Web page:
Due to the demand for the allegedly healing or magical effects of pangolin scales and their meat, pangolins are currently the most trafficked mammals in the world. As a response to the dire situation of pangolins in the wild, conservationists have introduced a conservation program to protect these unique and endangered scaly mammals on the Indonesian island of Sumatra. Trenggiling Conservation Program focuses on the native and now critically endangered species living in Sumatra – the Sunda pangolin. The main activities of the program include education and training of local people as well as cooperation with them on the direct protection of pangolins. As part of its work with communities, the program employs former pangolin hunters as field assistants. As a result, they stopped hunting pangolins and other endangered animals, and, on the contrary, they became their ardent protectors. This way of involving local people is really a very effective tool for nature conservation. In addition, a specialized rescue and rehabilitation centre for pangolins is being built in the north of the island, the first of its kind in Sumatra. In the centre, pangolins confiscated from the black market will go through the necessary quarantine and rehabilitation process, the outcome of which should ideally be the release of the recovered individuals back into the wild and a subsequent post-release monitoring. The program has been systematically monitoring a possible locality for their return to the forest and securing it against possible poaching. This mission has been run in cooperation with the main partners of the program, which are the Prague Zoo, Ostrava Zoo, and Olomouc Zoo.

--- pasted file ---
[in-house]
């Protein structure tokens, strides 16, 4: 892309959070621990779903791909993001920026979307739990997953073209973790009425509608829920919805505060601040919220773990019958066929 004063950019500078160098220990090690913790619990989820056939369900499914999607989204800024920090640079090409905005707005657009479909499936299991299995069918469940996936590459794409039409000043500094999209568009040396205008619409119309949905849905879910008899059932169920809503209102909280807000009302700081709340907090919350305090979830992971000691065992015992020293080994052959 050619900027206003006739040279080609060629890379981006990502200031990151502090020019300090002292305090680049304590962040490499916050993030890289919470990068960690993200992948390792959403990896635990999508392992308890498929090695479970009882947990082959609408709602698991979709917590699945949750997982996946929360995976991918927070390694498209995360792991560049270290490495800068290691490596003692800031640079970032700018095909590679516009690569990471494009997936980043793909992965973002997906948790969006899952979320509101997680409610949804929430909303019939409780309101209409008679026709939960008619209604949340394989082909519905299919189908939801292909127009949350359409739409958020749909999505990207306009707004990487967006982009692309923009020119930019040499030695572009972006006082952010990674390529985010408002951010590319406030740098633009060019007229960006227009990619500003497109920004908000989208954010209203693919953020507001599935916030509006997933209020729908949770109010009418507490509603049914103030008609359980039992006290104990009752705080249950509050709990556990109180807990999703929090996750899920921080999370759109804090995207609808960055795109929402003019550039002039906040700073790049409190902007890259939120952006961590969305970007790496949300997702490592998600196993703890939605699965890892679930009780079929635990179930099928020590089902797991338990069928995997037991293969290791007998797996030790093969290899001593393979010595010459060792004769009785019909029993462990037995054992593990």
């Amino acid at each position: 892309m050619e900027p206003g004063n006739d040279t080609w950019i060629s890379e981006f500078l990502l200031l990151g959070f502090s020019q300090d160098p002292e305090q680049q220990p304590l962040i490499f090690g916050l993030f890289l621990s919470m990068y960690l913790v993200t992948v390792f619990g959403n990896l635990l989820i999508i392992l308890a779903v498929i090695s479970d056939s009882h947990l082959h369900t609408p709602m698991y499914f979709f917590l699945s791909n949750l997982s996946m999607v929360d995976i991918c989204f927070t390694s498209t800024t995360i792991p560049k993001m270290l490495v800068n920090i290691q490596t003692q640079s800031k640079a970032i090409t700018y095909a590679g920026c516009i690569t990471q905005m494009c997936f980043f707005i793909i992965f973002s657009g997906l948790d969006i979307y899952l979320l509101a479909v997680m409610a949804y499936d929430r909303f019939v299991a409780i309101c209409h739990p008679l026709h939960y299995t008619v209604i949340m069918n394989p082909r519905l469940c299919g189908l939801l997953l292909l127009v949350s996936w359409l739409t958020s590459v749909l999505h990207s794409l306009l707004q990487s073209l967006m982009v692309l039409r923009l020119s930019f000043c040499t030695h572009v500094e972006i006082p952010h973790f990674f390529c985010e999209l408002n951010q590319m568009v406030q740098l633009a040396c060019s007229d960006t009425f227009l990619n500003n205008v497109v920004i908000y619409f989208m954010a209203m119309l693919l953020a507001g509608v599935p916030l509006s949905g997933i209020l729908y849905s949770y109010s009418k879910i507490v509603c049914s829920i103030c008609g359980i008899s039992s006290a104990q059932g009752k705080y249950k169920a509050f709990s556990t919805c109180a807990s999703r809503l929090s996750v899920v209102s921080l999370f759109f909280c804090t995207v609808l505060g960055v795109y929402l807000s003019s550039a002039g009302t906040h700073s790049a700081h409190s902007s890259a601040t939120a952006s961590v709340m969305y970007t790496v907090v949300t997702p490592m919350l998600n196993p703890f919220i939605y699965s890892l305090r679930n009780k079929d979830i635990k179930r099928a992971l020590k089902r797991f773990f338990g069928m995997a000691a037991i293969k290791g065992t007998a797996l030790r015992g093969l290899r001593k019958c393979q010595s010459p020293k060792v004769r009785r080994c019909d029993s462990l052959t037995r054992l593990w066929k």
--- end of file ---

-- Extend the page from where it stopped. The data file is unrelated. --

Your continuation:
The Large-antlered Muntjac is native to Laos and Vietnam (and possibly marginally in Cambodia) where it is largely restricted to the Annamite Mountain range. Its current occurrence across this range is uncertain, and the global population is scarce and scattered in isolated populations, which, in Vietnam, are all small or have recently faced local extinction. Since the remarkable scientific discovery of the species in 1994, there have been no project specifically focusing on the species. The species was up-listed from Endangered (2008) to Critically Endangered in 2016. Its global conservation status has been assessed based on the few post-2000 (direct or indirect) records across its geographic range compared to record rates pre-2000; evidence-based declines in the most healthy populations; the considerable increase in commercial and recreational wildlife hunting in the species’ range; the considerable reduction in suitable habitat for the species and the fact that the species is associated with mainly lowlands, which are systematically in close proximity to human settlements, where hunting for local consumption and trade has increased in the past decade. These compiled evidences have led to the conclusion that the Large-antlered Muntjac’s global population has faced a decline of over 90% in the last 20-30 years, and will continue to decline at the same rate until total extinction if no urgent action is taken to reverse current trends. The chore global population of the species (which has already experienced important declines) occur in Laos and notably in the Nakai-Nam Theun National Protected Area (NNT NPA), where it is imperative to act now to ensure a sustainable population. This project aims the population in NNT NPA to develop Conservation Action Plans at the global scale.